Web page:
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OBJECTIVE: Thyroid status in the months following radioiodine treatment for Graves' disease can be unstable.Our objective was to quantify frequency of abnormal thyroid function post-radioiodine and compare effectiveness of common management strategies. DESIGN: Retrospective, multi-centre, observational study. PATIENTS: Adult patients with Graves' disease treated with radioiodine with 12 months' follow-up. MEASUREMENTS: Euthyroidism was defined as both serum thyrotropin (TSH) and free thyroxine (FT4) within their reference ranges or, when only one was available, it was within its reference range; hypothyroidism as TSH ≥ 10 mu/L, or subnormal FT4 regardless of TSH; hyperthyroidism as TSH below and FT4 above their reference ranges; dysthyroidism as the sum of hypo- and hyperthyroidism; subclinical hypothyroidism as normal FT4 and TSH between the upper limit of normal and <10 mu/L; subclinical hyperthyroidism as low TSH and normal FT4 RESULTS: Of 812 patients studied post-radioiodine, hypothyroidism occurred in 80.7% and hyperthyroidism in 48.6% of patients. Three principal post-radioiodine management strategies were employed: (a) anti-thyroid drugs alone, (b) levothyroxine alone and (c) combination of the two. Differences among these were small. Adherence to national guidelines regarding monitoring thyroid function in the first 6 months was low (21.4-28.7%). No negative outcomes (new-onset/exacerbation of Graves' orbitopathy, weight gain, cardiovascular events), were associated with dysthyroidism. There were significant differences in demographics, clinical practice, and thyroid status post-radioiodine between centres. CONCLUSIONS: Dysthyroidism in the 12 months post-radioiodine was common. Differences between post-radioiodine strategies were small, suggesting these interventions alone are unlikely to address the high frequency of dysthyroidism. CLINICAL TRIAL REGISTRATION: Clinical. TRIALS: gov (identifier No. NCT01885533). This article is protected by copyright. All rights reserved.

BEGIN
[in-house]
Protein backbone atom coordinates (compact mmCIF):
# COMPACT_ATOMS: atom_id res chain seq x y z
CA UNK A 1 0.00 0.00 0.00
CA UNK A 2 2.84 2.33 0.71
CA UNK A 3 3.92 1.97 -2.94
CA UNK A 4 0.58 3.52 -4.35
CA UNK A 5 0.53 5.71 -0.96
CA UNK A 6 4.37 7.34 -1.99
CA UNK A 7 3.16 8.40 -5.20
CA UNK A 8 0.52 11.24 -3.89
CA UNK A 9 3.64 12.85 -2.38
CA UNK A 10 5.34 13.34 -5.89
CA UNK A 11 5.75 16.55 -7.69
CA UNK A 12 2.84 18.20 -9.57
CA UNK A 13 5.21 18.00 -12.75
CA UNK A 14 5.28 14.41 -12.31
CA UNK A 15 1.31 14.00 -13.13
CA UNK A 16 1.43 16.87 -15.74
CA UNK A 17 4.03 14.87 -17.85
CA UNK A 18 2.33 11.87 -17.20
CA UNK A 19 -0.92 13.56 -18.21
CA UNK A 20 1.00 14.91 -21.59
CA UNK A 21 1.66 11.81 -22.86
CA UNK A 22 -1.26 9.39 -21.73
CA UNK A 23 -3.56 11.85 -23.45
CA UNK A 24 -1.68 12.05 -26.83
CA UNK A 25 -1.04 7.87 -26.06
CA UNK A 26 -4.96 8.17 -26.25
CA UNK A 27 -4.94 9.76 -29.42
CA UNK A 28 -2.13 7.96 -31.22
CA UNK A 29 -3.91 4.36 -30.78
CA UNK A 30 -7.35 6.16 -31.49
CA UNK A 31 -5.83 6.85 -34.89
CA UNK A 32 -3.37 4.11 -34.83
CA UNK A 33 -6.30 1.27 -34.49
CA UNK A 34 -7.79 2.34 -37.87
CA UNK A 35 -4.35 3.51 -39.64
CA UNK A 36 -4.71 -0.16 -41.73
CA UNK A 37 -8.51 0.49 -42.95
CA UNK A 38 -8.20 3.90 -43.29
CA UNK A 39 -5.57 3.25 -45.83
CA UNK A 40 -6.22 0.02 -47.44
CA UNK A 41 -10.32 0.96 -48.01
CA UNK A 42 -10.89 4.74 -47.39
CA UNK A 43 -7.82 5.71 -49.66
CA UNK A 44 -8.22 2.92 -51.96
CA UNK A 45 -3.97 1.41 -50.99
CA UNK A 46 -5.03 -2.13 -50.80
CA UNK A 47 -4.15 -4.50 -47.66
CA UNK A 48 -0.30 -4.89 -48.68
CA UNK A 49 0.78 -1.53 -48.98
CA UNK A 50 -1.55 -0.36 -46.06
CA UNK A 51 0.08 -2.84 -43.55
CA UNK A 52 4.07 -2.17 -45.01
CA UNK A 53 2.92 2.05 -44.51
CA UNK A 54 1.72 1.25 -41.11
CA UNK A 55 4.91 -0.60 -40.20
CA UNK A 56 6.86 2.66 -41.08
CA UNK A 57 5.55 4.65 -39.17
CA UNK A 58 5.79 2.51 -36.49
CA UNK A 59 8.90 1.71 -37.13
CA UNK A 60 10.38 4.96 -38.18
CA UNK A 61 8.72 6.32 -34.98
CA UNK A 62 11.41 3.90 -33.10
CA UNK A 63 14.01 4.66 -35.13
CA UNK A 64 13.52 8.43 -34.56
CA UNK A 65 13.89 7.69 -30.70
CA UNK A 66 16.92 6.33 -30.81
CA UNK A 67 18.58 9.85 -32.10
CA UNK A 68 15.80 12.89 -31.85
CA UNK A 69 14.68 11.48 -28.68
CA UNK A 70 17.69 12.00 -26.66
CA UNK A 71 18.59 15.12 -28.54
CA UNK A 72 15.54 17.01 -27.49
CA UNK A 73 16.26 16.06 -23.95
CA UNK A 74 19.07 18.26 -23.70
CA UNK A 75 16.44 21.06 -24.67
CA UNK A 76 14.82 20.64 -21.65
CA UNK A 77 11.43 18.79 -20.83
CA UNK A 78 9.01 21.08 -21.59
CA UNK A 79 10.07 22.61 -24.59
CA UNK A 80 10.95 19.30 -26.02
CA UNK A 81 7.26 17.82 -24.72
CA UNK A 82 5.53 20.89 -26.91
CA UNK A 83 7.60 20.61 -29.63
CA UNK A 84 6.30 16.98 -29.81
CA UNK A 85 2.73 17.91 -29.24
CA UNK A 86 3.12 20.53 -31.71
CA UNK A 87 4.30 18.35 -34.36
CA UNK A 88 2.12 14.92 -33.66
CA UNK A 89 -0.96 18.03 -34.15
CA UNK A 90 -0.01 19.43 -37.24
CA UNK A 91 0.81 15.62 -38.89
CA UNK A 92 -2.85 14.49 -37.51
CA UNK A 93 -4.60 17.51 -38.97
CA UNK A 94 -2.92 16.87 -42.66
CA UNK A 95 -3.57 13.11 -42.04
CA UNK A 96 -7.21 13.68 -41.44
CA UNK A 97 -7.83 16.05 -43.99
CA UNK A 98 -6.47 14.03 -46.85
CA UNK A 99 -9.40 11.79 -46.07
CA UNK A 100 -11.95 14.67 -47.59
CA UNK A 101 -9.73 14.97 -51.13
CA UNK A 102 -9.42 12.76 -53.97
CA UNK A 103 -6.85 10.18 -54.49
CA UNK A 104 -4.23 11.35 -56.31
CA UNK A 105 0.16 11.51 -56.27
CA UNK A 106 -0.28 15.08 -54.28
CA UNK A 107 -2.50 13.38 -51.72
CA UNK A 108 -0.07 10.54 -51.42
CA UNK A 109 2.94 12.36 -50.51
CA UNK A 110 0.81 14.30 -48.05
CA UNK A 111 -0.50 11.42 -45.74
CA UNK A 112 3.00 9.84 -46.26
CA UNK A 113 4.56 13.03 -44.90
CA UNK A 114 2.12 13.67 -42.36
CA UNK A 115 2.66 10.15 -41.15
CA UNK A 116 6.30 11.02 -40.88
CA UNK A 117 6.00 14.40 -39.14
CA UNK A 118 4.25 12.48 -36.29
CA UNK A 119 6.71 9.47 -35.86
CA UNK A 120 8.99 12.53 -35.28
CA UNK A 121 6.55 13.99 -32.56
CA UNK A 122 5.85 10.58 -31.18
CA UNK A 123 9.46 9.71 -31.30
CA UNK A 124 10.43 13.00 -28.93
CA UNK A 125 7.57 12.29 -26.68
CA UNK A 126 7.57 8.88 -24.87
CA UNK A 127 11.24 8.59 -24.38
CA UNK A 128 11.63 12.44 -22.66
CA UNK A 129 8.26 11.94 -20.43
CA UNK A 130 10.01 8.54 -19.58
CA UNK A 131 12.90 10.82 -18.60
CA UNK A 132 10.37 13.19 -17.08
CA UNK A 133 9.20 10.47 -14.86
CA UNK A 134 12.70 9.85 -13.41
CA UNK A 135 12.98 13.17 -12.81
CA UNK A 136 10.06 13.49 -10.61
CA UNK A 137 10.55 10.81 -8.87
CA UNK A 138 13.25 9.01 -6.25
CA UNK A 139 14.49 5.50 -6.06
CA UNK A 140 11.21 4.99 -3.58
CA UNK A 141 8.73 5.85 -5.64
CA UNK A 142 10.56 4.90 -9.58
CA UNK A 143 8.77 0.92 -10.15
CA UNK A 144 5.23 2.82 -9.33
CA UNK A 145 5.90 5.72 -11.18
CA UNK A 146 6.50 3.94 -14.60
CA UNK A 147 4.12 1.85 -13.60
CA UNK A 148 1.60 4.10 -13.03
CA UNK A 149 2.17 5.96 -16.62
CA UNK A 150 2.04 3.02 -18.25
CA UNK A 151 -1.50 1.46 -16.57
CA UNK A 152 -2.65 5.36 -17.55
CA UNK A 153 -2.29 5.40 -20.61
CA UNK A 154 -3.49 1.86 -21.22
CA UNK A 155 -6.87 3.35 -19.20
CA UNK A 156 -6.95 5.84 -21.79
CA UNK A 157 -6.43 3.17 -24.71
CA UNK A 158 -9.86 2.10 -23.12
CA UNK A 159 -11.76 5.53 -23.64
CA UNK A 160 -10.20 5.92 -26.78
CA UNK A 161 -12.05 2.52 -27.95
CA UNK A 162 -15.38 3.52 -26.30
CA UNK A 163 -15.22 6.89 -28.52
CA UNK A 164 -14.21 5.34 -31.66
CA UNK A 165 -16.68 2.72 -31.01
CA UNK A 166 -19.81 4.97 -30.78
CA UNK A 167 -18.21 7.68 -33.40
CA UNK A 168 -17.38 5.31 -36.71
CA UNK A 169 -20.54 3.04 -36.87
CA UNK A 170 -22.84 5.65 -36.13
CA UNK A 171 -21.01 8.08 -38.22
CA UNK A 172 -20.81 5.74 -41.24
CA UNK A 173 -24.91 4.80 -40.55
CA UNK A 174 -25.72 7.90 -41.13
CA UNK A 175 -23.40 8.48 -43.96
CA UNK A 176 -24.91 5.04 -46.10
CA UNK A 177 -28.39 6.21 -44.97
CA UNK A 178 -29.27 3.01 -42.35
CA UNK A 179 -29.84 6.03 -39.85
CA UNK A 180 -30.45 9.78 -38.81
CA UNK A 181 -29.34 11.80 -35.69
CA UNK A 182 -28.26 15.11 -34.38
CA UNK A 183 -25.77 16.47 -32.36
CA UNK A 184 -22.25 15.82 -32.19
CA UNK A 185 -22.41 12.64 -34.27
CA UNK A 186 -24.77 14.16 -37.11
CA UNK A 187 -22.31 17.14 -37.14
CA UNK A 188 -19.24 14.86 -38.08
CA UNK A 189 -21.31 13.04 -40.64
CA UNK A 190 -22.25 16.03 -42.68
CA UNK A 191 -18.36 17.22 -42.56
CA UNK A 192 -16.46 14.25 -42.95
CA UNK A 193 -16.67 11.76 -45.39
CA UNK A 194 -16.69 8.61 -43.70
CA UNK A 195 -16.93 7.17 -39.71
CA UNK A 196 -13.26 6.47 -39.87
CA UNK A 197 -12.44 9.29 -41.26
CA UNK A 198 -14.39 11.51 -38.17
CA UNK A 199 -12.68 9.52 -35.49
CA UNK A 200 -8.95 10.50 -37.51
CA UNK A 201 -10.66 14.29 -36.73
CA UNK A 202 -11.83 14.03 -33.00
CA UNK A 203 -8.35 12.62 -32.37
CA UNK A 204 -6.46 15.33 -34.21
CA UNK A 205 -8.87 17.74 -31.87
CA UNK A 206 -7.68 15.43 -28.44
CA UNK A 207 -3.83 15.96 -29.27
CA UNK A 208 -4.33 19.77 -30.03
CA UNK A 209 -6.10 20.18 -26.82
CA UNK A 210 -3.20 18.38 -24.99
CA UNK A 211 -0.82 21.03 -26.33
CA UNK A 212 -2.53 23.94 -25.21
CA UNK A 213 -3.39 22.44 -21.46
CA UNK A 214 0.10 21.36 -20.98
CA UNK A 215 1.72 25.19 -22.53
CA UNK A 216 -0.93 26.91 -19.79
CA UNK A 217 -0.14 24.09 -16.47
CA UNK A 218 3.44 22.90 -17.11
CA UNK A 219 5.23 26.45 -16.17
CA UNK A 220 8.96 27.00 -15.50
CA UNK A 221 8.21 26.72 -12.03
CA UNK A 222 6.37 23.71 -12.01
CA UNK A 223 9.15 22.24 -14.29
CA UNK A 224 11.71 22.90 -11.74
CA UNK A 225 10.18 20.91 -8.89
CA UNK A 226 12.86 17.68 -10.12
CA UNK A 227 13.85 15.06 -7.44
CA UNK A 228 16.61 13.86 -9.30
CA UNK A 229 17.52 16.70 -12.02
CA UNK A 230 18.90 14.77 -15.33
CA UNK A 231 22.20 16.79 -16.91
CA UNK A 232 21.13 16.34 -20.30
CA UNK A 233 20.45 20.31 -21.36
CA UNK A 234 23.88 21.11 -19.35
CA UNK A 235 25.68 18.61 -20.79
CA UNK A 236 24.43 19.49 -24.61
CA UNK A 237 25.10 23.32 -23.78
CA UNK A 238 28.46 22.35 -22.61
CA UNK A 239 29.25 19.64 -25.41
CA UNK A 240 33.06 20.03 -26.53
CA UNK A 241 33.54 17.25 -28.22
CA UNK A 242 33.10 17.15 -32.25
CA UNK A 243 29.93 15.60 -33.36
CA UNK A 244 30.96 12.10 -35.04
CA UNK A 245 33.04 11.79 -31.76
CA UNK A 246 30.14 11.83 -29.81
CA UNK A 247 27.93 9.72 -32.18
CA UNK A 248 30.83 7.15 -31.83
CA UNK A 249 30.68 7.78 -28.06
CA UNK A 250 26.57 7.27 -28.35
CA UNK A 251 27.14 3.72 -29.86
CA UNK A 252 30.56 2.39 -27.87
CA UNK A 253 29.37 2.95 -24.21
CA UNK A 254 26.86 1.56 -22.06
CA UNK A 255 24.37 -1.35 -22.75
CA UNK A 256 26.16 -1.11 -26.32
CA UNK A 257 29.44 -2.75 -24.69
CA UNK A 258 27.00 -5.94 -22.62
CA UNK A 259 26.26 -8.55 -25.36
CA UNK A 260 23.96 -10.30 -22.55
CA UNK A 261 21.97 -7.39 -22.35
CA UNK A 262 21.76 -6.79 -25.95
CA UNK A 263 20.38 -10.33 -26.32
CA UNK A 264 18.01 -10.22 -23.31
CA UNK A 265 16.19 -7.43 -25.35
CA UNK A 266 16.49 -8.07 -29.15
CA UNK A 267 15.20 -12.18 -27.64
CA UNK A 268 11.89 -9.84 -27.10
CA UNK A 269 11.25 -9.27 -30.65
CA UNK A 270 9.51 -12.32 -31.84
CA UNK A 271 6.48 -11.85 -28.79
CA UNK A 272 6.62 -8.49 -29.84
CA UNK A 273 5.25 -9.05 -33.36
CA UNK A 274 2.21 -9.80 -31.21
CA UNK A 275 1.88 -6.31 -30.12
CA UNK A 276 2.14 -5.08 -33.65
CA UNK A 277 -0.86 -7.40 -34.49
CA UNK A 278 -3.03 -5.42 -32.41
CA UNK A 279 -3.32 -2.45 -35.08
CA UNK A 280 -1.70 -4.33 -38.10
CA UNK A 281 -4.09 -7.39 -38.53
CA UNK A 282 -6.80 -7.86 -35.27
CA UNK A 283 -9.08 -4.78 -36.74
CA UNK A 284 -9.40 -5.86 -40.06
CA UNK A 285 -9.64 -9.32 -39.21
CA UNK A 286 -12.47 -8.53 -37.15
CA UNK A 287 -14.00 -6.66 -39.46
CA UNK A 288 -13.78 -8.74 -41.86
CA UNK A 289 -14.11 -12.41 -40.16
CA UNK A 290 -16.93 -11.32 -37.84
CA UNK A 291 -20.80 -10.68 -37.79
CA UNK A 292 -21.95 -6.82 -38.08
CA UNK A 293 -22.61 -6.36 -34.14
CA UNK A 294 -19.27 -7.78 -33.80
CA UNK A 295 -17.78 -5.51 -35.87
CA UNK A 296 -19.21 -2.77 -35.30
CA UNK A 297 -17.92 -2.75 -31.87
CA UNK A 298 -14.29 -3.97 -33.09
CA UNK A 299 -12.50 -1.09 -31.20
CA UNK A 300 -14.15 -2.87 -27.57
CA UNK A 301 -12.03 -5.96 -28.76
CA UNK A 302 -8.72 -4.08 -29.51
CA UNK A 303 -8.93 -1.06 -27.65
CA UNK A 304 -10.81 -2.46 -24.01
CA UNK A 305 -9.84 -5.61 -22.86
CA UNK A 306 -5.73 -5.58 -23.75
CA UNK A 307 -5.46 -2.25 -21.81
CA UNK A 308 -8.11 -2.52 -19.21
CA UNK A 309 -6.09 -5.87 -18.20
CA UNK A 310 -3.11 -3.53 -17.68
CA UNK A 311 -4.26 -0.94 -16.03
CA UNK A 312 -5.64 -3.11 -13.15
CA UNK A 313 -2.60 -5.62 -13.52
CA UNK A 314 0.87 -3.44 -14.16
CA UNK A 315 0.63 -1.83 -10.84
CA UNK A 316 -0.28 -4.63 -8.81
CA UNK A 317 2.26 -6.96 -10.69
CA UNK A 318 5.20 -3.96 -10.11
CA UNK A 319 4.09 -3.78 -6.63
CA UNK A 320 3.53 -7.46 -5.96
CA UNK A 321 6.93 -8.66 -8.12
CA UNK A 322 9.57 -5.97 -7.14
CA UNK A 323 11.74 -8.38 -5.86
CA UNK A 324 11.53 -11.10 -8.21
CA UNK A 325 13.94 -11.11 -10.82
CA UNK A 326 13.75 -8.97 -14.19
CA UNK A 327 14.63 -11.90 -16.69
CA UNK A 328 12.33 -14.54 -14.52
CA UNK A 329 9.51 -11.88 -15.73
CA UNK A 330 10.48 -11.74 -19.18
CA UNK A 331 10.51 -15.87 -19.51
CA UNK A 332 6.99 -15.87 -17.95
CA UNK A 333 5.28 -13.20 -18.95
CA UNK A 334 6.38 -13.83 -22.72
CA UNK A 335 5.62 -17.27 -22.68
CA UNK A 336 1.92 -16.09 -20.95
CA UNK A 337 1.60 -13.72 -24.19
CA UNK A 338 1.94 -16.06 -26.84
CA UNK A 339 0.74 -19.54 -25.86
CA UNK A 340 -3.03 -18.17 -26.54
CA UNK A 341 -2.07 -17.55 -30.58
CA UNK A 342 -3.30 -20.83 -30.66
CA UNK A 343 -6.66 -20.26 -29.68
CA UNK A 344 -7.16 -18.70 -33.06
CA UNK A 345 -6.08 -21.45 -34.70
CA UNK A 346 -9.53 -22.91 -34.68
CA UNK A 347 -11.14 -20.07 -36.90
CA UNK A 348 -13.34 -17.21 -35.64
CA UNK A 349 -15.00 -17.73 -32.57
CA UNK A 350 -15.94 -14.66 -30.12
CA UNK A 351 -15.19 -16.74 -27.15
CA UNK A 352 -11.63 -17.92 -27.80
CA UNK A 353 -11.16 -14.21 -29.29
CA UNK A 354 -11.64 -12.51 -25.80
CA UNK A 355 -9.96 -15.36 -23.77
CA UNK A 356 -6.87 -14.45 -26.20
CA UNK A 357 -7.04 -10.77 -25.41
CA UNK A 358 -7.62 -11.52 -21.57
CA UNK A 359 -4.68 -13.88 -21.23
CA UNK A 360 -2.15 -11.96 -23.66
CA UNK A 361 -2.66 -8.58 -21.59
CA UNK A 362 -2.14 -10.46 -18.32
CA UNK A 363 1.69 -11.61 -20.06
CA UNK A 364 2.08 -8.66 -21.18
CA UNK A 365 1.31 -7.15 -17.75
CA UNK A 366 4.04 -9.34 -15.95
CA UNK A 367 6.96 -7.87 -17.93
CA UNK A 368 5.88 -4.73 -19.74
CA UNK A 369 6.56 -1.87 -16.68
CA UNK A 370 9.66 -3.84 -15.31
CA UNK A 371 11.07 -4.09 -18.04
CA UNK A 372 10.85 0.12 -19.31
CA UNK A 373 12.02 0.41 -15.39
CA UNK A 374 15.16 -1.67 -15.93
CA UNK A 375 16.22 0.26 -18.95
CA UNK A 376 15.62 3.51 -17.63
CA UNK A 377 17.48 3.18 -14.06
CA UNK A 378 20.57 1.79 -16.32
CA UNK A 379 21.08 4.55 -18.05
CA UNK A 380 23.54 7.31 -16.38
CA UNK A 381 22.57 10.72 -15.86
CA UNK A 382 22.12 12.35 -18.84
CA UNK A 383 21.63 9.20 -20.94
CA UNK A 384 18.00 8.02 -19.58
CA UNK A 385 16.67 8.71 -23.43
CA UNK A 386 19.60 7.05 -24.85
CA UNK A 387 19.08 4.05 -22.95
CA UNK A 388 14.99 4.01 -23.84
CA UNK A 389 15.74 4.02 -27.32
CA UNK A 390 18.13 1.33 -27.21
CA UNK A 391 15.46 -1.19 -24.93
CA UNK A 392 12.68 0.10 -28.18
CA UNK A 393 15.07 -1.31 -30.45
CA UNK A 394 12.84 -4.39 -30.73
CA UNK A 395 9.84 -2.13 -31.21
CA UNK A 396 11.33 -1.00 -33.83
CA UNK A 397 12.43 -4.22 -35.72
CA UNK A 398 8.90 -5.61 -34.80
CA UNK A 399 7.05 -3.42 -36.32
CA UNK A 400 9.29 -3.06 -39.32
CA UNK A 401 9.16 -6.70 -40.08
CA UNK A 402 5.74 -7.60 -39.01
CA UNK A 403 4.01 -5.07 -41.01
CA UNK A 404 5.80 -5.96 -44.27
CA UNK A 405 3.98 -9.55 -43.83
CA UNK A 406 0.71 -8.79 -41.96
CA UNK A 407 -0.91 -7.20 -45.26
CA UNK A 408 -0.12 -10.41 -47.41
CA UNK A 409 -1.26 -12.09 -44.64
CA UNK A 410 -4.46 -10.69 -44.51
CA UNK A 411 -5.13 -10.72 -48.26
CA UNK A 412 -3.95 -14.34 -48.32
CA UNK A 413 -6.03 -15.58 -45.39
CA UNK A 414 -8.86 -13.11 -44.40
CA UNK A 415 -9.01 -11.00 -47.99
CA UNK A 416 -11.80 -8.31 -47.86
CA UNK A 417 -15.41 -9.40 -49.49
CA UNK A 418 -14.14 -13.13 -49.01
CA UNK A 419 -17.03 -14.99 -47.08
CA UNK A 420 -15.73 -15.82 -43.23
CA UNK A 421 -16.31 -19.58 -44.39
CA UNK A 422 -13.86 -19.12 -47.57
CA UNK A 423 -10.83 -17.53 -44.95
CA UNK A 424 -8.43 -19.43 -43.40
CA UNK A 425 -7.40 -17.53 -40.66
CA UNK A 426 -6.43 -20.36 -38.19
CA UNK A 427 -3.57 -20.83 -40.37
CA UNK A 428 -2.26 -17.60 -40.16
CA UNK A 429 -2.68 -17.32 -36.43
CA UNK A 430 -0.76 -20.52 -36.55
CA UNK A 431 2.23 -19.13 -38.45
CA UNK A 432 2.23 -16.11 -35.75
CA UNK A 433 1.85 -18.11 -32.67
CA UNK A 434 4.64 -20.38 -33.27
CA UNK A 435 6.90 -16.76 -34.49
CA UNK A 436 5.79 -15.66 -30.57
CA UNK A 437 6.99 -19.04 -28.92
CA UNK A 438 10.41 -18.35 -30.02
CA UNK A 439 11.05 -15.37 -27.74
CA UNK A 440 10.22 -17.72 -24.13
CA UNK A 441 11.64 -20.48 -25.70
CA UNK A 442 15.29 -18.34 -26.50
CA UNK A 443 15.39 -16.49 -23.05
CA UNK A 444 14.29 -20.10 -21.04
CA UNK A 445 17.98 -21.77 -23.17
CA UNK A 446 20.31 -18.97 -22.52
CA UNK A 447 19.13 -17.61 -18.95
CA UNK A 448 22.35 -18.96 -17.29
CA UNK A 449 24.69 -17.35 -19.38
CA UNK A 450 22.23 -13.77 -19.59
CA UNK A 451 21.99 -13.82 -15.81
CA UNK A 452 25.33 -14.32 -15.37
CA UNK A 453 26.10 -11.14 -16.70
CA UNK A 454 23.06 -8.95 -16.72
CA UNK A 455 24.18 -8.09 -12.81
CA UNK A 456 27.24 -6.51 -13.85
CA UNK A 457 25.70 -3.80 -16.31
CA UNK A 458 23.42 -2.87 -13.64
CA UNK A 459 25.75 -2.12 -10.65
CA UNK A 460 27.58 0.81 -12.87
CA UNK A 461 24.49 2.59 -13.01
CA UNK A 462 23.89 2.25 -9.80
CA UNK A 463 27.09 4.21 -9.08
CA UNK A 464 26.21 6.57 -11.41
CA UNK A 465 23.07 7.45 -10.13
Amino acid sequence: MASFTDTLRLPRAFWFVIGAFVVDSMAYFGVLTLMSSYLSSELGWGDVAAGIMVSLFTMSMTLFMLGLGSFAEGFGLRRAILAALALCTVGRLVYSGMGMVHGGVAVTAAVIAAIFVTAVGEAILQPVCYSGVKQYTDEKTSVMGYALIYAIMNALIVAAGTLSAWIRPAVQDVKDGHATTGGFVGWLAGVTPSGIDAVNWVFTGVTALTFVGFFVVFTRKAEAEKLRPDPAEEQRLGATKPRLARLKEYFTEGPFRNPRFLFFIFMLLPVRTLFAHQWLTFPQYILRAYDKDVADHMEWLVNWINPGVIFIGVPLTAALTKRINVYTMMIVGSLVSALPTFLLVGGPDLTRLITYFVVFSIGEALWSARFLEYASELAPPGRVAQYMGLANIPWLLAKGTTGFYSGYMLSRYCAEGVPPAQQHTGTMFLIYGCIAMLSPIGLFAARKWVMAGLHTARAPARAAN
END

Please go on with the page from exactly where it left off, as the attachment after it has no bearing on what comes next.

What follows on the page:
Original publication




Journal article


Clin Endocrinol (Oxf)

Publication Date



Graves’ disease, hyperthyroidism, hypothyroidism, radioiodine, thyroid